The smallest of problems can stop an engine from working. This can happen immediately or gradually. Either way, engine trouble is not something you want to deal with. 

One of the major causes of engine trouble is hydro-locking. When fluid enters the combustion chamber of an engine, it could cause the car to stop immediately. Water in the engine of a car can be very devastating as repairs may be very costly. You can find so many causes of a hydro-locked engine.

Continue reading as we discuss what hydro-locking is, what causes a hydro-locked engine and how to avoid this problem. Also, we will discuss the measures you can take and easy hydro-lock fix ideas.

What Is Hydrolocking?

Hydrolocking, also known as the hydrostatic lock, is a term that refers to water inside an engine. 

What happens if water gets in your engine? If water is sucked into the engine, you will get the hydrauliced engine or broken engine. The pistons of an engine contain gas and fuel. The combustion chamber works because gas is compressible. This is not the same for water. A combination of water and fuel is incompressible.

When a huge amount of water fills the combustion chamber, the pistons will stop moving, rendering the engine non-functional. When there is water in the cylinder, you will hear a cracking sound that indicates the pistons have stopped moving, resulting in permanent damage to your engine. 

When the engine is hydro-locked, you may attempt to call a mechanic to fix the problem. However, be attentive to the major damages and components of the car, your car may have the symptoms and signs of a seized engine too.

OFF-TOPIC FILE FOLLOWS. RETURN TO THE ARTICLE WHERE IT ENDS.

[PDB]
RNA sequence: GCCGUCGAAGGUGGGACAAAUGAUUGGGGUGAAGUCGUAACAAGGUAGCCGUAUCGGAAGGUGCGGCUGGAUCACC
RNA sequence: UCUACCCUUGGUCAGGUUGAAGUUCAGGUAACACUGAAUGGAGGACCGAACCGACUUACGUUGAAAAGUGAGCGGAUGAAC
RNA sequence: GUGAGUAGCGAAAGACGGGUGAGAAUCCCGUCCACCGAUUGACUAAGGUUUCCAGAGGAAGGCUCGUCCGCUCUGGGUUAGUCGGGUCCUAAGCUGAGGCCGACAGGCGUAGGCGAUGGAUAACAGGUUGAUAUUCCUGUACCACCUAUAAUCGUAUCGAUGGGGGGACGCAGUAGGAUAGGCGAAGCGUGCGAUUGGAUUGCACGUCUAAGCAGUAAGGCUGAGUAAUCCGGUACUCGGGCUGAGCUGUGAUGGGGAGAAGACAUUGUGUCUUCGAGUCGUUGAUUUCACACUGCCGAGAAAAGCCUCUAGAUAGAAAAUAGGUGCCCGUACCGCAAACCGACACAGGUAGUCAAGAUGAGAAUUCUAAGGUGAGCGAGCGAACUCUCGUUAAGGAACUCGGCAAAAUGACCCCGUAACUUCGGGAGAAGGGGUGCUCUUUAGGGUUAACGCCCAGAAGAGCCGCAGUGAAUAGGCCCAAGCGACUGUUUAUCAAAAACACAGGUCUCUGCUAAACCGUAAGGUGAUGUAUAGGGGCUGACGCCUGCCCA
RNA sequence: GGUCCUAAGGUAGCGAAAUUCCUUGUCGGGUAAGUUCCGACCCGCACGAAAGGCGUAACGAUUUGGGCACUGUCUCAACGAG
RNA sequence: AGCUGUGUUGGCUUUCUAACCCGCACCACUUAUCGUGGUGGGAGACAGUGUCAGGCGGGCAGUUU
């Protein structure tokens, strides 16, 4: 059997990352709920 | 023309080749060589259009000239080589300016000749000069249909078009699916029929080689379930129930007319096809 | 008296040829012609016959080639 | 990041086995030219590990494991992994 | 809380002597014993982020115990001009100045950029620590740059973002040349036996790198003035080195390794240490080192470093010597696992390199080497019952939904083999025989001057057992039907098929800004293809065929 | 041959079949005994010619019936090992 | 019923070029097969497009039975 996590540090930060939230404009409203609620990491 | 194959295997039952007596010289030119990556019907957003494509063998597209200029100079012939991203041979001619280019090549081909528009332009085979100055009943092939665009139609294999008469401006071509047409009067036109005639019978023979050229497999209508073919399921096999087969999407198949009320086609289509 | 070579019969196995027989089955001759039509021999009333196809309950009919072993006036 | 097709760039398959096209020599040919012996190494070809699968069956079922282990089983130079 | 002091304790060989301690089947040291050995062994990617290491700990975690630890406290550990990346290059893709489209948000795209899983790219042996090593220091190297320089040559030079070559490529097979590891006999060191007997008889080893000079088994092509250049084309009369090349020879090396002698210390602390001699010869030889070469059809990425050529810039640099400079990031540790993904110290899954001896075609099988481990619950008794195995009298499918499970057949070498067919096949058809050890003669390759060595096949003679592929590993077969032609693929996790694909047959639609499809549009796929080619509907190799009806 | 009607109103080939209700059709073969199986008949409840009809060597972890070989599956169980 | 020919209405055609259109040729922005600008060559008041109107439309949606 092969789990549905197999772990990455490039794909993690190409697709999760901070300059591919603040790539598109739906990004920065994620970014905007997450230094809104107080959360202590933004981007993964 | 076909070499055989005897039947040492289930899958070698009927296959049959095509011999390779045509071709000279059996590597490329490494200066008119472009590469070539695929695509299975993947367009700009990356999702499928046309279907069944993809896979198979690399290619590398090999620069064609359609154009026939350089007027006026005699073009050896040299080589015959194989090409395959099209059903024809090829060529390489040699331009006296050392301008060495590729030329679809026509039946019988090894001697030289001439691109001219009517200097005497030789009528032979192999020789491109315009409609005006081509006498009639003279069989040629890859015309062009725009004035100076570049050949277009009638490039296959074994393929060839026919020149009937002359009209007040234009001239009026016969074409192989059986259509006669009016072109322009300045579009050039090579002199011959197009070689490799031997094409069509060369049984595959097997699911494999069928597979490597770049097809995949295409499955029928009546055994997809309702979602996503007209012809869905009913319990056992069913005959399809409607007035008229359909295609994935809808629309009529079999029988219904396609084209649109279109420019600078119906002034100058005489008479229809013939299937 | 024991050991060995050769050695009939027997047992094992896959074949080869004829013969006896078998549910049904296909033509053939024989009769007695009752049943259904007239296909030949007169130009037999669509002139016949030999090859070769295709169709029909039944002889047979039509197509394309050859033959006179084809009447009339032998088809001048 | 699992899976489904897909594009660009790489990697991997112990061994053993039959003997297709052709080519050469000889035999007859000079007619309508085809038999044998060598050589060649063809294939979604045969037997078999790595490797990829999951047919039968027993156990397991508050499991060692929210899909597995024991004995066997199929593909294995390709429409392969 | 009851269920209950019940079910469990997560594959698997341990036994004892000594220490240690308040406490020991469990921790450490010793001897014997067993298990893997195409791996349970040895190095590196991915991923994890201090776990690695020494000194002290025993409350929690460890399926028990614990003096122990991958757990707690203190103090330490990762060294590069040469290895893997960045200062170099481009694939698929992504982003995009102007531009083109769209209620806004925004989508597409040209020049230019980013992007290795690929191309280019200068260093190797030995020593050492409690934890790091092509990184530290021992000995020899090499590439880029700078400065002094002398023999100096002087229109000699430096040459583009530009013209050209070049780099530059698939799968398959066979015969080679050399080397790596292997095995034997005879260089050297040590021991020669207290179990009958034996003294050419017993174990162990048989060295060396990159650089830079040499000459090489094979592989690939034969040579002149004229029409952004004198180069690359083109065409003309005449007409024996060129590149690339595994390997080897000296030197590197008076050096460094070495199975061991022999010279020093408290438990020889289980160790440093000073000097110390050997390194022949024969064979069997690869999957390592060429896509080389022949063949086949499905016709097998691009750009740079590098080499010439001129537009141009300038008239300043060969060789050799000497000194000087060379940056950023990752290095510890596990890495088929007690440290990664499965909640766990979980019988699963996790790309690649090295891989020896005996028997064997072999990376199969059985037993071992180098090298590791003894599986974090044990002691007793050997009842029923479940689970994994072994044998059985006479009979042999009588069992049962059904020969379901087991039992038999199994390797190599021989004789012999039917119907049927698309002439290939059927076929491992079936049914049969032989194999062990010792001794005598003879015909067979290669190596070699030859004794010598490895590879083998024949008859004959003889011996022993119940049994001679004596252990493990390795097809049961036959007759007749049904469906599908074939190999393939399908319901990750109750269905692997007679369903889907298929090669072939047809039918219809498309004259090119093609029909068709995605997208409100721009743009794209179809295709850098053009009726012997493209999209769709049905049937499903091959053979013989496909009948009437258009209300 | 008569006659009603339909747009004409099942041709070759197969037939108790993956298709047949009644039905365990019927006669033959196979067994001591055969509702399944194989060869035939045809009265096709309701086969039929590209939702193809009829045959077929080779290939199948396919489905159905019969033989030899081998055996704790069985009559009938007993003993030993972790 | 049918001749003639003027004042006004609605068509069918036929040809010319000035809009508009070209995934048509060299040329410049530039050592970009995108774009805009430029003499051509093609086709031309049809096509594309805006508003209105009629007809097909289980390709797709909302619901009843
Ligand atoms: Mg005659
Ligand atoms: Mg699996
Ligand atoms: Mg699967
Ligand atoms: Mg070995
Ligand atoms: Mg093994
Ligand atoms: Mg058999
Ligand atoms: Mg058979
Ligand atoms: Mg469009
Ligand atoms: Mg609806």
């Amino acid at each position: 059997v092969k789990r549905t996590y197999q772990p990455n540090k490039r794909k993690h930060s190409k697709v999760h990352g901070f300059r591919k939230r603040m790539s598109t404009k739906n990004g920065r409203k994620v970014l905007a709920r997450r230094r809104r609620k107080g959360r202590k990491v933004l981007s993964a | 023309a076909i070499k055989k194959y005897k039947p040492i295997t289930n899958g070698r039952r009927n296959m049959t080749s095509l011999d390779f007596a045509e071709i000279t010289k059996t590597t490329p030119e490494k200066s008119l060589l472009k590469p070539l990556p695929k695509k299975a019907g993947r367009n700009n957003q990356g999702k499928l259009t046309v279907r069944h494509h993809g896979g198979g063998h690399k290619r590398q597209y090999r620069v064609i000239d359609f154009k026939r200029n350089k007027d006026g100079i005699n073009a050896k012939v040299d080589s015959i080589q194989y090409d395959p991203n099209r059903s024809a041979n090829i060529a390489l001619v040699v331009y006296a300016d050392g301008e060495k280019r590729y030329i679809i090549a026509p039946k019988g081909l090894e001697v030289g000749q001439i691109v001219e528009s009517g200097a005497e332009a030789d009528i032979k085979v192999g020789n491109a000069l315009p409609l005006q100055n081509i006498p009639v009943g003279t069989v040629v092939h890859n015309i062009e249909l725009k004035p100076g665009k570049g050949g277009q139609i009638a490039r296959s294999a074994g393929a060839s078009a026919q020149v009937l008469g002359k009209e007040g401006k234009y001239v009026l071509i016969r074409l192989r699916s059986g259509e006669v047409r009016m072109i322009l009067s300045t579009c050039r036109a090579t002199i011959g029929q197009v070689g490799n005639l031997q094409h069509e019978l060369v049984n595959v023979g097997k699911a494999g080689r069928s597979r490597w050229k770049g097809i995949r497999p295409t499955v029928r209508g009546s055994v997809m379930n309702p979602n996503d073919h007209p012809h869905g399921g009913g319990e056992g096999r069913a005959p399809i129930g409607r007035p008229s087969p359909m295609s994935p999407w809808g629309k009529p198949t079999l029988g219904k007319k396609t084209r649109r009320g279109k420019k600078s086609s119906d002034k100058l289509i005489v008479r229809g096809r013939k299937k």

Unfortunately, the cost of repairing an engine may eat away at your wallet. It is nearly pointless to waste your precious cash. Instead, you can sell your car to a junk car buyer. 

What Happens If Water Gets in Your Engine?

If water enters an engine, you can expect minimal to severe damage. This is dependent on the amount of fluid that enters the combustion cylinders. The more water you have, the harder it will be for the pistons to compress the mixture of fuel, water, and air. That is because the water reduces the air intake. There are two scenarios:

1. The car was moving at a low RPM or idle

If this is the case, there will be little to no damage. However, you should take your car to a mechanic to remove water and prevent corrosion. Sometimes small amounts of water are removed through the exhaust.

2. The car was moving at a high RPM

If this should happen, expect severe damage to your engine. This may damage different parts of your engine, rendering your car totaled. Removing water will not be helpful. Problems you can face include:

  • A broken connecting rod
  • Damage to the crank
  • Bend in the valves
  • Broken piston rings
  • A breach in the head

    Any Other Causes of Hydrolocking?

    A hydro-lock can occur when any liquid enters your engine. There are so many ways in which water can enter your engine. In most cases driving through puddles at high speed is the cause. So it is better to avoid puddles as much as possible. Any damage to the engine itself will make it easier for water to enter the combustion cylinders. Other causes include:

    • Driving through a flood
    • Driving through puddles
    • Parking a car in a flood
    • A damaged gasket
    • Damaged diesel pumps
    • Oil or water leaks in the combustion chamber

    What Are the Common Hydrolock Symptoms?

    The symptoms of a hydro-locked engine depend on the amount of water in the cylinders. The common hydro-lock symptoms are:

    1. Small amount of water

    If there is a small amount of water, the engine will make a rough sound. In most cases, the water will leave the engine through the exhaust. The engine will continue running.

    2. A large amount of water

    When a lot of water enters the engine, you will hear a crashing or knocking sound. This sound happens as water starts filling the cylinders.